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A Simple Breathing Technique

  • Sit in a comfortable position.
  • Close your eyes and inhale slowly through your nose.
  • Exhale deeply.
  • Continue to breathe deeply and fully. Allow your breath to be a guide to the present.
  • With each breath in, think to yourself “be” and with each breath out, focus on the word “present. ”

Figure Out What's Bothering You

The physical symptoms of panic and anxiety, such as trembling, chest pain, and rapid heartbeat, are more obvious than the reason you are anxious. But, to get to the root of your anxiety, you need to stop and think about your thoughts and feelings.

Writing all that bothers you or talking with a friend can help you understand your anxious feelings.

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A panic attack

The current pandemic is affecting the entire globe. As a result, many people may be experiencing panic attacks for the first time.

A panic attack happens suddenly, with short-lived disabl...

The body's response

A perceived threat may activate the body's physiological "fight or flight" response, similar to what your body would do if you're near a tiger. Your heart starts racing and pumping blood, so your muscles have the fuel to run or fight. 

Panic attacks are relatively common. One in four Americans will have at least one panic attack in their lives. But the pandemic seems to be causing many people to suffer panic attacks within a short time.

Panic attack symptoms

The tightening of the chest and breathing difficulties are often confused for symptoms of the new virus.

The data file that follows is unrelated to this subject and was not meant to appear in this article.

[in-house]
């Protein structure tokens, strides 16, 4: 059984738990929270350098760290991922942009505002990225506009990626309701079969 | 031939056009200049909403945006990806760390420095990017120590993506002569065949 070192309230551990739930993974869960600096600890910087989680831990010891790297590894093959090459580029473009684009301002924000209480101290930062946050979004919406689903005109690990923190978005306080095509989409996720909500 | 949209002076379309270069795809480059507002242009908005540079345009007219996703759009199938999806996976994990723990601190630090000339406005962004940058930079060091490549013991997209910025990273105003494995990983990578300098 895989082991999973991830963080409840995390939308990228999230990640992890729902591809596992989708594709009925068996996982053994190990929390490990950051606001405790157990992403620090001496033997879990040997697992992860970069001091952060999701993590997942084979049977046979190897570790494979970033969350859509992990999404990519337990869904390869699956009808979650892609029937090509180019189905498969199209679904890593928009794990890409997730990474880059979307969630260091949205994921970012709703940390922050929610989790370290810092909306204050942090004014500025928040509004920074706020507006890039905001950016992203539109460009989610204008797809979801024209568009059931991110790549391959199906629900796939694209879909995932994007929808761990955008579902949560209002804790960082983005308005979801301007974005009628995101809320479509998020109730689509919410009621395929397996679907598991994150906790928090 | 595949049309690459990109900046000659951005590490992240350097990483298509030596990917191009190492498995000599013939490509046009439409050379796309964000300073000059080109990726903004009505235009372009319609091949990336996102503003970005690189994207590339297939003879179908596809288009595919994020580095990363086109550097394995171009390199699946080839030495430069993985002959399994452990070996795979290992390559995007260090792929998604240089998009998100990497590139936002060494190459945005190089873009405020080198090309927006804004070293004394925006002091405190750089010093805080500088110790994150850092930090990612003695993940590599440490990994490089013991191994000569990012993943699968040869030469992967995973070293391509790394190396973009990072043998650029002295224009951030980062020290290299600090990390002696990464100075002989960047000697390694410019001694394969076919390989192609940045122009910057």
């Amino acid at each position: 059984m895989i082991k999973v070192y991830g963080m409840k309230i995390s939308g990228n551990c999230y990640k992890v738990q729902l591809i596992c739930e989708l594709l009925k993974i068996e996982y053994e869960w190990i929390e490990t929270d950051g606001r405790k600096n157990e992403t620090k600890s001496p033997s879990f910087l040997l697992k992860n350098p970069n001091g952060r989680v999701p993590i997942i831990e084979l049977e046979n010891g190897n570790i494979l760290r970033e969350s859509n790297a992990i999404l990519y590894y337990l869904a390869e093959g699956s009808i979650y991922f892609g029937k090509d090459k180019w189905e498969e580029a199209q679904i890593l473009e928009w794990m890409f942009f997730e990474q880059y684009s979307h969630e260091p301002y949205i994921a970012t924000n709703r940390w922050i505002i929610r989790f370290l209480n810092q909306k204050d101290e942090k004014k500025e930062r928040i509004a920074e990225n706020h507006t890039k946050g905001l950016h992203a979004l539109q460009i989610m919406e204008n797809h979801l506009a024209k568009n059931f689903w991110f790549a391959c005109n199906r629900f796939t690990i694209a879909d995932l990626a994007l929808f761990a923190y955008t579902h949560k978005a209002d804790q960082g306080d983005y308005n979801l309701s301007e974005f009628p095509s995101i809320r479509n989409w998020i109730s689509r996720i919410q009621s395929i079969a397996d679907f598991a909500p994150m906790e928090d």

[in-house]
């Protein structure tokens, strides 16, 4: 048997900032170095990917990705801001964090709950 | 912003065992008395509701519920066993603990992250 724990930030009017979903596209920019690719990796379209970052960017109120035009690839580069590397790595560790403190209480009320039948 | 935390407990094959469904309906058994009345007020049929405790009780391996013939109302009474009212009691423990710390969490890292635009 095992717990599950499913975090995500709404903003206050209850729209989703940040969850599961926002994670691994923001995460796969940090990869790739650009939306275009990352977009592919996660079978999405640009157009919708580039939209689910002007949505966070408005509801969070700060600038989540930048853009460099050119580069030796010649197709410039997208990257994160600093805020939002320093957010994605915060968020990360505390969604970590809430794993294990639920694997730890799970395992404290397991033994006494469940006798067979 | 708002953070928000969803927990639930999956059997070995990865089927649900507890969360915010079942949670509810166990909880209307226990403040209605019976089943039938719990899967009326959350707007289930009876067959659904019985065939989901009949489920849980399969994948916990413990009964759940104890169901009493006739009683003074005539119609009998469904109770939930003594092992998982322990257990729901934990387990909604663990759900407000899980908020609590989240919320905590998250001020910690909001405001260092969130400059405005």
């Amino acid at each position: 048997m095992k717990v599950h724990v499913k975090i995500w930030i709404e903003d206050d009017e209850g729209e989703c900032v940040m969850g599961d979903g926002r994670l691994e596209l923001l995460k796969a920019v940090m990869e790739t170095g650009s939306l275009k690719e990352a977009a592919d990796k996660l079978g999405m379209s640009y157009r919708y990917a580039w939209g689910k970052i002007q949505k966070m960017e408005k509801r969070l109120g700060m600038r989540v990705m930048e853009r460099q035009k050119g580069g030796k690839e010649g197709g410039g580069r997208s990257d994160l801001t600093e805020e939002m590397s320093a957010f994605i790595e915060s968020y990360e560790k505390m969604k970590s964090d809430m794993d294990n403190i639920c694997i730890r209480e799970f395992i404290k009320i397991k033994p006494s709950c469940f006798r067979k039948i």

Panic attacks come on suddenly and typically last only 15 to 20 minutes, while symptoms of the virus emerge over a few days. With the virus, you will also have other symptoms, like a fever and a cough.

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Normal And Clinical Anxiety

Short-lived episodes of anxiety are normal and can actually enhance productivity. But if they last beyond truly stressful moments and seep into everyday situations, they can be a clinical proble...

Risk Factors For Anxiety

  • Being female (women are twice as likely to suffer from anxiety than are men
  • Caving into societal pressures to be ‘nice’ or be a high achiever
  • Being a perfectionist
  • High reluctance to share feelings
  • Childhood trauma
  • Cumulative stress
  • Genetic predisposition

Tips For Treating Anxiety

  • Visit your primary care doctor. Your symptoms may be from another condition with similar symptoms.
  • Ensure your chosen mental health professional is well versed in cognitive behavioral therapy, which involves the active restructuring of anxious thoughts and behaviors.
  • Consider skipping the caffeine and other stimulants that may exacerbate anxiety.
  • Exercise. Research indicates that routine exercise wards off the development of panic-related disorders.
  • Remind yourself that it’s okay to be anxious—in fact, the more demand you put on yourself to not be anxious, the more stressed you become.
  • Recognize, identify and cope with your anxiety to stay in control.